But those people knowingly chose to demonstrate disrespect for those Holocaust survivors still among us. We don’t have to compare their actions to sacrilege, as did Ashkenazi Chief Rabbi Yona Metzger. After all, this national holiday was created by the state, which is no one’s spiritual authority. People are free to go wherever they want on any day they want. Still, if the celebrants examined their own consciences, they might have decided to behave differently.

Voices will emerge saying that these are merely the bad apples of haredi and Orthodox society. But this is disrespectful toward those who oppose the Zionist narrative. The haredi story is not the same as the story of Zionism. It is a story that is opposed in its thought processes to the hegemonic story of the State of Israel. The symptom — Orthodox Jews who barbecue on Holocaust Day — belies a problem that goes deeper than we think. I am not saying this to incite. I am saying this because the reality is that cultures are not identical and we need to be aware of that.

We have to ask hard questions about education in the haredi world and the place of the Holocaust in it. We must not accept the glib theological answers of Orthodox religious education. The heads of the community and the community itself must do some serious soul-searching about how they relate to Holocaust Remembrance Day. If the opposite were to occur and the values of Orthodox Jews were to be treated with public disrespect, this would generate a furor.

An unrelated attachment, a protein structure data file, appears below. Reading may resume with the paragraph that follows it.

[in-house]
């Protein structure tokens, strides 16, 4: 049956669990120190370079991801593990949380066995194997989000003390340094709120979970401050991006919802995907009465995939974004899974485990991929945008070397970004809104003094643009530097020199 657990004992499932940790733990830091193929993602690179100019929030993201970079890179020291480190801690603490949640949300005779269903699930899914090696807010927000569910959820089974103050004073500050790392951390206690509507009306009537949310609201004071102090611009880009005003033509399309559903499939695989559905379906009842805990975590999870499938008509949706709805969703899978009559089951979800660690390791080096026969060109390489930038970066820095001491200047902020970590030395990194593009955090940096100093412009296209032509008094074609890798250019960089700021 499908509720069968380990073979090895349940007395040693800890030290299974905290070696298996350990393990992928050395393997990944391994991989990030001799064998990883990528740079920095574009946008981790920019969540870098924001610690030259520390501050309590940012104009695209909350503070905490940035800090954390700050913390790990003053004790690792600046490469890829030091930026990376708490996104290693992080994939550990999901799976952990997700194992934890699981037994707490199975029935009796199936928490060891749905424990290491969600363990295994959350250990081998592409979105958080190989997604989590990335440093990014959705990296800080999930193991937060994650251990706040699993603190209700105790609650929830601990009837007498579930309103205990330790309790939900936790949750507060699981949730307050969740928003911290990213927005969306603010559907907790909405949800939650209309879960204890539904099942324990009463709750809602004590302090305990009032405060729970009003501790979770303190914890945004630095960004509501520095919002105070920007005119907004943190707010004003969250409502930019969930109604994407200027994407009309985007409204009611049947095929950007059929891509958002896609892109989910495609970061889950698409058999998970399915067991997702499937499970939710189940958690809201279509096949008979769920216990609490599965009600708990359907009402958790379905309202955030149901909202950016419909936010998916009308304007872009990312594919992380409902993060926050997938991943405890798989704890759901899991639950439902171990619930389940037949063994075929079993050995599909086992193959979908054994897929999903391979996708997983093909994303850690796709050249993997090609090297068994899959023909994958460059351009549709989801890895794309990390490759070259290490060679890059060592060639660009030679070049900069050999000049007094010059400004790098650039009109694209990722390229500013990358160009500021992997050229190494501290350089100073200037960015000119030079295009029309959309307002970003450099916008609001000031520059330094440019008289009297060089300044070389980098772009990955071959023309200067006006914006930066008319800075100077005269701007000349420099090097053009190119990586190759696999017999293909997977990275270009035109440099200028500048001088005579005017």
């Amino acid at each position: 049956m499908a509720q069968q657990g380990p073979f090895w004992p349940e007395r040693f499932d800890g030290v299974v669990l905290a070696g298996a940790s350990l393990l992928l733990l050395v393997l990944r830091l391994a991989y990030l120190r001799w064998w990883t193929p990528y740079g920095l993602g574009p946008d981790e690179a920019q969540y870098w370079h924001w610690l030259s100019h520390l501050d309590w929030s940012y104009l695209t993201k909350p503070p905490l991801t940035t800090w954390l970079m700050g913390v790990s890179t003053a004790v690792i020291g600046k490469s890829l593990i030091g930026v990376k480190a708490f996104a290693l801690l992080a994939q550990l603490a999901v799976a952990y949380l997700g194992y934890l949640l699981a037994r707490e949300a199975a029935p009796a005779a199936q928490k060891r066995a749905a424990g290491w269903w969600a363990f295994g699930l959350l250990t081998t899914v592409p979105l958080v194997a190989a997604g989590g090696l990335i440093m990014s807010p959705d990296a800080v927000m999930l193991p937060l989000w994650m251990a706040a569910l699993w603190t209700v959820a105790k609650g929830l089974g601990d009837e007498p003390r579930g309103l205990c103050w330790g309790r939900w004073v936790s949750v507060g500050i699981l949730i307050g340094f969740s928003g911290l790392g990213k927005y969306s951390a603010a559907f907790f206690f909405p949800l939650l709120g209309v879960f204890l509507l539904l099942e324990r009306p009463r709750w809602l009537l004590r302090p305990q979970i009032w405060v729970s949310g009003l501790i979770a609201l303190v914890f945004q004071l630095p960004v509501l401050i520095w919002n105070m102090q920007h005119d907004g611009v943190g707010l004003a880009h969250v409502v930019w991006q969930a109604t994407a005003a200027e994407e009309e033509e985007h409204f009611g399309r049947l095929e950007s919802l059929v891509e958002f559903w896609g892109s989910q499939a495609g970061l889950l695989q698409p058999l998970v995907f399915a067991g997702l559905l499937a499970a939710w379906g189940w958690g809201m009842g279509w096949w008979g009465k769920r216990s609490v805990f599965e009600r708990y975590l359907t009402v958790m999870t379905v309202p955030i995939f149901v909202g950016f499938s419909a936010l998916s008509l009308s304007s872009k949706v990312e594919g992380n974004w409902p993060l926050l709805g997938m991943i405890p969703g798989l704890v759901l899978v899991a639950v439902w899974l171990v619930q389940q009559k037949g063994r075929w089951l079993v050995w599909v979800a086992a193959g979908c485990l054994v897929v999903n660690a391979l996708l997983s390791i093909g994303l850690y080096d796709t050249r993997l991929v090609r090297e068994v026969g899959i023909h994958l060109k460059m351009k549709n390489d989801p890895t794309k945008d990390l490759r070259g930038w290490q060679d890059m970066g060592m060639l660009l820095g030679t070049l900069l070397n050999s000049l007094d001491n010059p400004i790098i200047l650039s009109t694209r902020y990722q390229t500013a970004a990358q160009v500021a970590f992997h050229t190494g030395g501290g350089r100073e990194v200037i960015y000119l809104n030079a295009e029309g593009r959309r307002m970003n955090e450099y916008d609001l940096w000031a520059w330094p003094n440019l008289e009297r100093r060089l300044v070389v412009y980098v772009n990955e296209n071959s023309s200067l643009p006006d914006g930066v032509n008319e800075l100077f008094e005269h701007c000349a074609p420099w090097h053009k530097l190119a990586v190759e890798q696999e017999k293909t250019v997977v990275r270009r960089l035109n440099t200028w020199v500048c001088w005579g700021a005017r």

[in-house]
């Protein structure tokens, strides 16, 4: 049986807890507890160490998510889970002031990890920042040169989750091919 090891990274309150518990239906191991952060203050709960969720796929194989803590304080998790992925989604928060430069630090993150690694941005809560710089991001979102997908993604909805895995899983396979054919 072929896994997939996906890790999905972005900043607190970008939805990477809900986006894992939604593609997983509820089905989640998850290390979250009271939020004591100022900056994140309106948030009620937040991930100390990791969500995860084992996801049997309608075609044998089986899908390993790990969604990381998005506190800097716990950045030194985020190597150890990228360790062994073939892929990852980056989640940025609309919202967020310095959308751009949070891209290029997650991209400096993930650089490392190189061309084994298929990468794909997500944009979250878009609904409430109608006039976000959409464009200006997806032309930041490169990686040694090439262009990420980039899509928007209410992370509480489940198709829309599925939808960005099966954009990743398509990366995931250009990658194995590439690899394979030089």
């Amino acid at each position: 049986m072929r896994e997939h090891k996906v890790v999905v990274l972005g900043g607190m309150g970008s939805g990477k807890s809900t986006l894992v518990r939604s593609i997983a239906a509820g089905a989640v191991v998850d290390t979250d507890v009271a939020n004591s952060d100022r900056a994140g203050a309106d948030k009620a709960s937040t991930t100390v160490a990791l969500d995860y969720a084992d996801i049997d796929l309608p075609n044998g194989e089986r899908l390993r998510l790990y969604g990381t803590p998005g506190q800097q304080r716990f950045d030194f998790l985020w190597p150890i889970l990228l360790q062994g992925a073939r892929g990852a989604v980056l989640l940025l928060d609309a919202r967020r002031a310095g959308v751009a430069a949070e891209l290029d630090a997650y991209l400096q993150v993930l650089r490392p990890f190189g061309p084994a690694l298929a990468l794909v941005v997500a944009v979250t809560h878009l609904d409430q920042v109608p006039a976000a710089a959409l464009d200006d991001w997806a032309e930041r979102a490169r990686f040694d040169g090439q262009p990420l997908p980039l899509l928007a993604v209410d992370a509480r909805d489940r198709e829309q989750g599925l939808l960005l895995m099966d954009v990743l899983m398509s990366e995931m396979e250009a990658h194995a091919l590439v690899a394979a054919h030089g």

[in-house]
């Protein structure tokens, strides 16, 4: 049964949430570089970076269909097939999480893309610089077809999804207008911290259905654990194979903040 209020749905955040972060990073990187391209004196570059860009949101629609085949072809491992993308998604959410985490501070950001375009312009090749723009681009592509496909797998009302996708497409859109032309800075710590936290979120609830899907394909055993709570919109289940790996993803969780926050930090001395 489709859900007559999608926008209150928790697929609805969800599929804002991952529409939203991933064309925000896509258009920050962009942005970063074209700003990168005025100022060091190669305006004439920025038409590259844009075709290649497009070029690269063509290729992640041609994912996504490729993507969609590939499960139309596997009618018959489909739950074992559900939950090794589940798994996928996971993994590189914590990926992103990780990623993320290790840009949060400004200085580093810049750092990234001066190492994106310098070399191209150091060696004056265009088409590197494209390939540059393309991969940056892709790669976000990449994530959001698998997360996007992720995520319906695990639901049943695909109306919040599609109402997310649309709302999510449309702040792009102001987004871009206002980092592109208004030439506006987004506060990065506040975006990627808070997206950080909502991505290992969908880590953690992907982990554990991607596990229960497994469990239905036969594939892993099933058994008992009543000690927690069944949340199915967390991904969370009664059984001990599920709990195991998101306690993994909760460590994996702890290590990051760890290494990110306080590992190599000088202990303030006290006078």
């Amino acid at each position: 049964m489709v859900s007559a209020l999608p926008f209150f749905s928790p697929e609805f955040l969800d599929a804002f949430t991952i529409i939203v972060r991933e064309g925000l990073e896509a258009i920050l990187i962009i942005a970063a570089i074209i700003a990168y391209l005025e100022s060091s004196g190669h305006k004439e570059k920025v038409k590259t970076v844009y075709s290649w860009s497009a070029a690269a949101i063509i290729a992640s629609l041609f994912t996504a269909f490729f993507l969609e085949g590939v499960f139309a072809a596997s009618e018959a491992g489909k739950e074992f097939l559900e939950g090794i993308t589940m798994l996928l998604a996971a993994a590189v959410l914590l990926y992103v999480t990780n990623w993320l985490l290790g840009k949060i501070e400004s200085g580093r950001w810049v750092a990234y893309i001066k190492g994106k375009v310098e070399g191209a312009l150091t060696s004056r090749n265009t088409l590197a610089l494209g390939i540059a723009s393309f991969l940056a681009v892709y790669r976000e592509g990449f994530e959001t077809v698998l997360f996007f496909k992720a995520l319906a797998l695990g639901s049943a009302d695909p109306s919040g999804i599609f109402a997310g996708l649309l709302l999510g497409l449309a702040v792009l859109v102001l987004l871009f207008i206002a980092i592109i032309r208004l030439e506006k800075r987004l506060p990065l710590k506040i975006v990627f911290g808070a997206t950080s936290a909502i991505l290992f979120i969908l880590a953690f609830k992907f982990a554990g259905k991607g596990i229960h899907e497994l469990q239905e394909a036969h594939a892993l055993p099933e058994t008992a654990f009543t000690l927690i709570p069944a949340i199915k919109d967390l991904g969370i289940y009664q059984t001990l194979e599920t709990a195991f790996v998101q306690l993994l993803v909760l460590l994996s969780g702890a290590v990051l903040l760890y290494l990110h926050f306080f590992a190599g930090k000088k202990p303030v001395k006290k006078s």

Even if people within the haredi community make light of the barbecue, saying it was carried out by those on the margins of haredi society, we must not accept this explanation. We must be revolted by the deep rejection many haredim express towards the most basic values of Jewish society. I am not saying that everyone has to mourn in the same way, but it is important to honor public space. If the rules of that space were to change, then we would reassess our judgment.

There are different ways of rebelling against Israel and its laws. Some people make their act of rebellion political while others rebel more quietly. We must not make light of such disrespectful rebellions. The phenomenon is widespread and needs thorough treatment.

This op-ed was first published on Israel Hayom